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|Sheldrake, Rupert. Seven Experiments That Could Change the World. |
New York: Riverhead, 1995.
There is a good reason for the conventional taboo against parapsychology, making it a kind of outcast from established science. The existence of psychic phenomena would seriously endanger the illusion of objectivity. It would raise the possibility that many empirical results in many fields of science reflect the expectations of the experimenters through subtle unconscious influences. Ironically, the orthodox ideal of passive observation may well provide excellent conditions for paranormal effects:
An experimenter preparing [the] apparatus, getting
This possibility has indeed been raised in a paper in Nature entitled 'Scientists confronting the paranomal', by the physicist David Bohm and others. They noted that the relaxed conditions necessary for the appearance of psychokinetic phenomena are also those most fruitful for scientific research in general. Conversely, tension, fear, and hostility tend not only to inhibit psi effects, but also to influence experiments in the so-called hard sciences too. 'If any of those who participate in a physical experiment are tense and hostile, and do not really want the experiment to work, the chances of success are greatly diminished.'
The defenders of orthodoxy generally reject or ignore the possibility of paranormal influences under any circumstances. The task of keeping science psi-free is undertaken by organized groups of Skeptics. These scientific vigilantes continually challenge any evidence for psi effects, rejecting it on one or more of the following grounds:
Skeptics are right to point out these possible sources of error in parapsychological research. But the same sources of bias are present in orthodox research as well. The very fact that parapsychological research is subject to such critical scrutiny makes researchers in this field unusually conscious of the effects of expectation. Ironically, it is in conventional, uncontroversial fields of research that the influences of experimenters' expectations are most likely to pass undetected.
The evidence for experimenter effects in medicine and the behavioral sciences is undeniable. And that is why 'subtle cues' take on such an important explanatory role. Almost everyone agrees that subtle cues such as gestures, eye movements, body posture, and odors can influence people and animals. Skeptics are very keen on emphasizing the importance of such cues, and rightly so. A favorite example showing the importance of subtle communication is the story of Clever Hans, a famous horse in Berlin at the turn of the century. This horse could apparently perform arithmetic in the presence of its owner by tapping a hoof on the ground to count out an answer. Fraud seemed unlikely, since the owner would allow other people (free of charge) to question the animal themselves. The phenomenon was scientifically investigated in 1904 by the psychologist Oskar Pfungst, who concluded that the horse was receiving clues from gestures made, probably unwittingly, by the owner and other questioners. Pfungst found that he could get the horse to give the correct answer simply by concentrating his attention on the number, though he was not aware of making any movement that would give the number away.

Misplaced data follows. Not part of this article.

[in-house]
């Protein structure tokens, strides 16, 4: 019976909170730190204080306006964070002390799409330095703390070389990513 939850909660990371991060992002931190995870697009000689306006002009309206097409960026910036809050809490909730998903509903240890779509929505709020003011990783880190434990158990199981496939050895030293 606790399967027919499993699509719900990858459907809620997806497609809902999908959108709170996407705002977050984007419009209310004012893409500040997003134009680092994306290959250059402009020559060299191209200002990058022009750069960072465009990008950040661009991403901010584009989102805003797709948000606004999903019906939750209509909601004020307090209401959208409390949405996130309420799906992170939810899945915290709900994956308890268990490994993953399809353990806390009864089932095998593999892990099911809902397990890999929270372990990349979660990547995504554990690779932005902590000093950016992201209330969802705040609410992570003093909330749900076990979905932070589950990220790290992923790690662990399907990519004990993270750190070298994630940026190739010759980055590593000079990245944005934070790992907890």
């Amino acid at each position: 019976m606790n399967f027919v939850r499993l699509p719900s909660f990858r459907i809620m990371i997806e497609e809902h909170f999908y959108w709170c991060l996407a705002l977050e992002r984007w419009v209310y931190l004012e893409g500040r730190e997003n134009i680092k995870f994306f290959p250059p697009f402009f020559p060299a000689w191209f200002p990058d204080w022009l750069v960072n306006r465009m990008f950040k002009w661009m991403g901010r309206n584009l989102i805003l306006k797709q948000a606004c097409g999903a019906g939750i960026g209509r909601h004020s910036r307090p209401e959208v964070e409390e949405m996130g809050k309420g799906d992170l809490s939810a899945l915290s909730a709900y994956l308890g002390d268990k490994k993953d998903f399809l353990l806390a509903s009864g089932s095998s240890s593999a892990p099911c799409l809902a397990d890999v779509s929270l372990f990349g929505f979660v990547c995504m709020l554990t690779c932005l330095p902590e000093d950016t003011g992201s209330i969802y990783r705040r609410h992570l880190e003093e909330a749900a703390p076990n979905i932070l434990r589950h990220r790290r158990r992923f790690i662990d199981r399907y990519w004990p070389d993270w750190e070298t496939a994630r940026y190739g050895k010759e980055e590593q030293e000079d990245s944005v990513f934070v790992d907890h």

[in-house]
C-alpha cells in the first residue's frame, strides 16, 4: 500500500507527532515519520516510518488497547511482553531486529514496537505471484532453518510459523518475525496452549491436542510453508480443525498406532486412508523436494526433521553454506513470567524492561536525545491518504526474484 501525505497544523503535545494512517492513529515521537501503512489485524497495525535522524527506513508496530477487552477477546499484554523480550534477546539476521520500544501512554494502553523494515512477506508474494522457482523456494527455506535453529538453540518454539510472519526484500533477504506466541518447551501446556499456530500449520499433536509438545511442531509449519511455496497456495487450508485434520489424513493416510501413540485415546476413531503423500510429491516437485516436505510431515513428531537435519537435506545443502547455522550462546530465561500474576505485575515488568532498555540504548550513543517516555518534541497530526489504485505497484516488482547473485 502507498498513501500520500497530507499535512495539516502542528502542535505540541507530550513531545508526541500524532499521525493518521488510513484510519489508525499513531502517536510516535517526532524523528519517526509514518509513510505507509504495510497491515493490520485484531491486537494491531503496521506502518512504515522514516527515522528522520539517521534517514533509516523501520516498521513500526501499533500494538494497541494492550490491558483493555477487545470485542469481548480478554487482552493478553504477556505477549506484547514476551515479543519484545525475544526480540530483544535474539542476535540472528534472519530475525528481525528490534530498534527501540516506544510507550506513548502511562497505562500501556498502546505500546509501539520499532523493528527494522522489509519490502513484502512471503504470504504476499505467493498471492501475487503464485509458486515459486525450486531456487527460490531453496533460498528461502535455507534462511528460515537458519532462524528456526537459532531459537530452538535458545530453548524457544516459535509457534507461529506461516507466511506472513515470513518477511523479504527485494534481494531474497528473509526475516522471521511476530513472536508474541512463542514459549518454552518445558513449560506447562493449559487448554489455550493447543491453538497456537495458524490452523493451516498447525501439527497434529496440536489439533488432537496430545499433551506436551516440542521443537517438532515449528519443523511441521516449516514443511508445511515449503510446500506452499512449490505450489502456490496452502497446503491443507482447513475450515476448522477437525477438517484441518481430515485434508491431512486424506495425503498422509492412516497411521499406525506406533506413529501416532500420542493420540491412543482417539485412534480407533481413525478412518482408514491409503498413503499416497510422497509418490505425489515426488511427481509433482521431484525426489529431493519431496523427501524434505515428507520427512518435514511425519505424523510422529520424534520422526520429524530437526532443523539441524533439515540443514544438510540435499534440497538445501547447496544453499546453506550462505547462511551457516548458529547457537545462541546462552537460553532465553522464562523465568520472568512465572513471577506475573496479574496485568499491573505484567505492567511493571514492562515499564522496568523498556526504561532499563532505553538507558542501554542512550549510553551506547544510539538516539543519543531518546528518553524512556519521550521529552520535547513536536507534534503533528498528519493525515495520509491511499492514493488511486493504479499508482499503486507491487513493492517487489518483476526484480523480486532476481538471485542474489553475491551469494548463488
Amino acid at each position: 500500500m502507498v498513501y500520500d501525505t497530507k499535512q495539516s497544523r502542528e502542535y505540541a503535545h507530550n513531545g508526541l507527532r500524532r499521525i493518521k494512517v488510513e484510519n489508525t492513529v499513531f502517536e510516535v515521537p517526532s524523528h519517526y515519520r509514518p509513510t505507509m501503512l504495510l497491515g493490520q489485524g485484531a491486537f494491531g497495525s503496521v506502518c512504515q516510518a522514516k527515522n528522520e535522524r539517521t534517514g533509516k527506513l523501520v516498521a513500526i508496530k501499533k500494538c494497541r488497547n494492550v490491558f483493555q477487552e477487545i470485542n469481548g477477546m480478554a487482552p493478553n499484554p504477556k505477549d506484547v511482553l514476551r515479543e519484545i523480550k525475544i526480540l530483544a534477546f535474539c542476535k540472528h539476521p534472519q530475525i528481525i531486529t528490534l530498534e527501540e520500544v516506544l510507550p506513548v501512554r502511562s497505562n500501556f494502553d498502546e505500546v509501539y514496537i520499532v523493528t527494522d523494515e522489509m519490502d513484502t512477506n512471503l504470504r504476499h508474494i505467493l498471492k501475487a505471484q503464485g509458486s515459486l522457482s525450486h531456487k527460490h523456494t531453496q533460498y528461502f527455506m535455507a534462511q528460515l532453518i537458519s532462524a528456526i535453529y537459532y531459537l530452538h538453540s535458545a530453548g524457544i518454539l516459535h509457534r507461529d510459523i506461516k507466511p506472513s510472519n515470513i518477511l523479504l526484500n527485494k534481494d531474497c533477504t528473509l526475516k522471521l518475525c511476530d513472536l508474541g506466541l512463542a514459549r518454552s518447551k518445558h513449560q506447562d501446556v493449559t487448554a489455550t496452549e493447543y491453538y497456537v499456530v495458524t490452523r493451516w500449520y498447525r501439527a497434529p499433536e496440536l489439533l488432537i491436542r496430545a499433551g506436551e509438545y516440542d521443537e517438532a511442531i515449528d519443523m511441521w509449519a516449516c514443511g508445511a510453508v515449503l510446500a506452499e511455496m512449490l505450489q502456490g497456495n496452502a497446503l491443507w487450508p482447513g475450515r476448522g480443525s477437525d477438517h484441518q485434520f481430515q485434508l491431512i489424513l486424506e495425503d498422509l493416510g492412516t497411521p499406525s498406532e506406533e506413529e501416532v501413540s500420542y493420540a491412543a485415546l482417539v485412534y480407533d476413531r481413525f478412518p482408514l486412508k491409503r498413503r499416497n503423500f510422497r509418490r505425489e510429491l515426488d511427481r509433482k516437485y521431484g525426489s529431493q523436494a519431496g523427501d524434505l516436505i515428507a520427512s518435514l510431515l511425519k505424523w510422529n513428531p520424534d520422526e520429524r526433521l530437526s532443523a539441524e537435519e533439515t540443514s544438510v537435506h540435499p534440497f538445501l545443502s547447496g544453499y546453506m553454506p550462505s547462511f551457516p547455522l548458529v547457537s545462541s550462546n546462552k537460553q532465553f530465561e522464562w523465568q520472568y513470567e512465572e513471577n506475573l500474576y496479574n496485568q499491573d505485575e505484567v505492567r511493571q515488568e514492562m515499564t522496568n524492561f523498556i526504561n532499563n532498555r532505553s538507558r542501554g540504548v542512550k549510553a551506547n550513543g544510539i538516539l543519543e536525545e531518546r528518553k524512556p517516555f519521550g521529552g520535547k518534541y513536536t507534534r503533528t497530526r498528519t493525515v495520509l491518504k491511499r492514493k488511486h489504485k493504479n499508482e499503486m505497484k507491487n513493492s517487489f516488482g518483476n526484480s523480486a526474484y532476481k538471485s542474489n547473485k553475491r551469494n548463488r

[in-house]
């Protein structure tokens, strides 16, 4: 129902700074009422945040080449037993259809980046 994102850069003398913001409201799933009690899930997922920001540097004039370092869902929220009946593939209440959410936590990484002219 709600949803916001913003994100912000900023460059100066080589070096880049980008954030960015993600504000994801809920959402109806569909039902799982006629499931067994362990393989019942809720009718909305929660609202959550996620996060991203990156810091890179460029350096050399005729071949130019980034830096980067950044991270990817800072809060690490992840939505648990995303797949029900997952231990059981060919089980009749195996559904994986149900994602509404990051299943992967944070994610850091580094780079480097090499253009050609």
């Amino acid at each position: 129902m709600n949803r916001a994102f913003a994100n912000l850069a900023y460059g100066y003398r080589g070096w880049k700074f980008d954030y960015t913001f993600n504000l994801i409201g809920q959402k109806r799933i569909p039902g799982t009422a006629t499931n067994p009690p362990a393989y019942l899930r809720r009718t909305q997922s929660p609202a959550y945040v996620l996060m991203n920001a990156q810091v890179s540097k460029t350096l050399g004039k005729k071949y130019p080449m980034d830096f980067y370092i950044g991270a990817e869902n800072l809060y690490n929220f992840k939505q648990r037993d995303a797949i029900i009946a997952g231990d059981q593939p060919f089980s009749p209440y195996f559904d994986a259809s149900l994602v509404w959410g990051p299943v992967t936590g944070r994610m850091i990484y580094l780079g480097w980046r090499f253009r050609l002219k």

No one denies that subtle cues from experimenters, passing through normal sensory channels, can affect people and animals. Skeptics claim that such influences may explain many examples of seemingly telepathic communication. But granted all this, the possibility remains that both subtle sensory cues and 'paranormal' influences play a part.
The story of Pfungst's investigation of Clever Hans has been told again and again to generations of psychology students. What is less well known is that after Pfungst's investigation, described in his book on Clever Hans published in 1911, further studies on horses with similar mathematical powers showed that more was involved than subtle sensory cues. For example, when Maurice Maeterlinck investigated the famous calculating horses of Elberfeld, he concluded that they were somehow reading his mind, rather than responding to subtle sensory cues. After a series of increasingly stringent tests, he finally thought of one which 'by virtue of its very simplicity, could not be exposed to any elaborate and far-fetched suspicions'. He took three cards with numbers on them, shuffled them without looking at them, and placed them face down on a board where the horse could see only their blank backs. 'There was therefore, at that moment, not a human soul on earth who knew the figures.' Yet, without hesitation, the horse rapped out the number the three cards formed. This experiment succeeded with other calculating horses too 'as often as I cared to try it.' These results go even beyond the possibility of telepathy, since Maeterlinck himself did not know the answers when the horses were tapping them out. They imply either that the horses were capable of clairvoyance, directly knowing what was on the cards, or precognition, knowing the number that would be in Maeterlinck's mind when he later turned the cards over.
For more than eighty years, the story of Clever Hans and Pfungst has been told and retold as a triumph of scepticism. It has taken on a mythic significance, enabling semmingly paranormal effects to be explained in terms of subtle cues. But what if some of the subtle cues are themselves paranormal? There is a taboo against even discussing this possibility, let alone investigating it. Nevertheless, the possible importance of parapsychological influences was suggested to Rosenthal by one of his colleagues at Harvard right at the outset of his research on experimenter effects: